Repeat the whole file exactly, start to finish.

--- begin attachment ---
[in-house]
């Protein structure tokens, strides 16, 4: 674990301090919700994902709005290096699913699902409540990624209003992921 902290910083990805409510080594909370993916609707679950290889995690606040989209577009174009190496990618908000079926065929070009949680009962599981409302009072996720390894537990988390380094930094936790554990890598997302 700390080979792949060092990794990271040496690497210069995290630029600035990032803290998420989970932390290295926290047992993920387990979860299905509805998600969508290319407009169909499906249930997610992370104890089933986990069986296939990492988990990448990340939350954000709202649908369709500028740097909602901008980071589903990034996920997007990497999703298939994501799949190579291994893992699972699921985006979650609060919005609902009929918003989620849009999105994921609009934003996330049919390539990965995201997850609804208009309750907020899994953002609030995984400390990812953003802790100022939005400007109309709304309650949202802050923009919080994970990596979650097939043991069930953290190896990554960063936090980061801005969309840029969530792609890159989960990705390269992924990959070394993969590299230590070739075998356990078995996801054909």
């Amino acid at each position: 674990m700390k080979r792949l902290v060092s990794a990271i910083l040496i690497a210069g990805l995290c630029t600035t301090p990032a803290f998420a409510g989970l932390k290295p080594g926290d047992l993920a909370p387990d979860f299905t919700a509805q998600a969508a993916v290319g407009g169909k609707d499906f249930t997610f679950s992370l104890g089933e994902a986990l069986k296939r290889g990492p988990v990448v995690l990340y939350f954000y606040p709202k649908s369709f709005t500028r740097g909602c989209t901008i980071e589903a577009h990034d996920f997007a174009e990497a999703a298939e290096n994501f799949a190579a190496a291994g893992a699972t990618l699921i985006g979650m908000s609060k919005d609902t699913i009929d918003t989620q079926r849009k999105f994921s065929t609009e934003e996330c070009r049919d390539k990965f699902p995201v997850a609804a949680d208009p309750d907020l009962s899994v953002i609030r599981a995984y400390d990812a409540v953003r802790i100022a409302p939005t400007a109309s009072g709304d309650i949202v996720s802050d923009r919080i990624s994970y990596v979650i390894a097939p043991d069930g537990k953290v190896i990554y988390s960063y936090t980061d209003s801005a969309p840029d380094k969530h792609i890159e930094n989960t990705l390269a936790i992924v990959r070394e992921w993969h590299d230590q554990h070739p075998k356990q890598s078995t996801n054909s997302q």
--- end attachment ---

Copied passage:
[in-house]
């Protein structure tokens, strides 16, 4: 674990301090919700994902709005290096699913699902409540990624209003992921 902290910083990805409510080594909370993916609707679950290889995690606040989209577009174009190496990618908000079926065929070009949680009962599981409302009072996720390894537990988390380094930094936790554990890598997302 700390080979792949060092990794990271040496690497210069995290630029600035990032803290998420989970932390290295926290047992993920387990979860299905509805998600969508290319407009169909499906249930997610992370104890089933986990069986296939990492988990990448990340939350954000709202649908369709500028740097909602901008980071589903990034996920997007990497999703298939994501799949190579291994893992699972699921985006979650609060919005609902009929918003989620849009999105994921609009934003996330049919390539990965995201997850609804208009309750907020899994953002609030995984400390990812953003802790100022939005400007109309709304309650949202802050923009919080994970990596979650097939043991069930953290190896990554960063936090980061801005969309840029969530792609890159989960990705390269992924990959070394993969590299230590070739075998356990078995996801054909």
């Amino acid at each position: 674990m700390k080979r792949l902290v060092s990794a990271i910083l040496i690497a210069g990805l995290c630029t600035t301090p990032a803290f998420a409510g989970l932390k290295p080594g926290d047992l993920a909370p387990d979860f299905t919700a509805q998600a969508a993916v290319g407009g169909k609707d499906f249930t997610f679950s992370l104890g089933e994902a986990l069986k296939r290889g990492p988990v990448v995690l990340y939350f954000y606040p709202k649908s369709f709005t500028r740097g909602c989209t901008i980071e589903a577009h990034d996920f997007a174009e990497a999703a298939e290096n994501f799949a190579a190496a291994g893992a699972t990618l699921i985006g979650m908000s609060k919005d609902t699913i009929d918003t989620q079926r849009k999105f994921s065929t609009e934003e996330c070009r049919d390539k990965f699902p995201v997850a609804a949680d208009p309750d907020l009962s899994v953002i609030r599981a995984y400390d990812a409540v953003r802790i100022a409302p939005t400007a109309s009072g709304d309650i949202v996720s802050d923009r919080i990624s994970y990596v979650i390894a097939p043991d069930g537990k953290v190896i990554y988390s960063y936090t980061d209003s801005a969309p840029d380094k969530h792609i890159e930094n989960t990705l390269a936790i992924v990959r070394e992921w993969h590299d230590q554990h070739p075998k356990q890598s078995t996801n054909s997302q």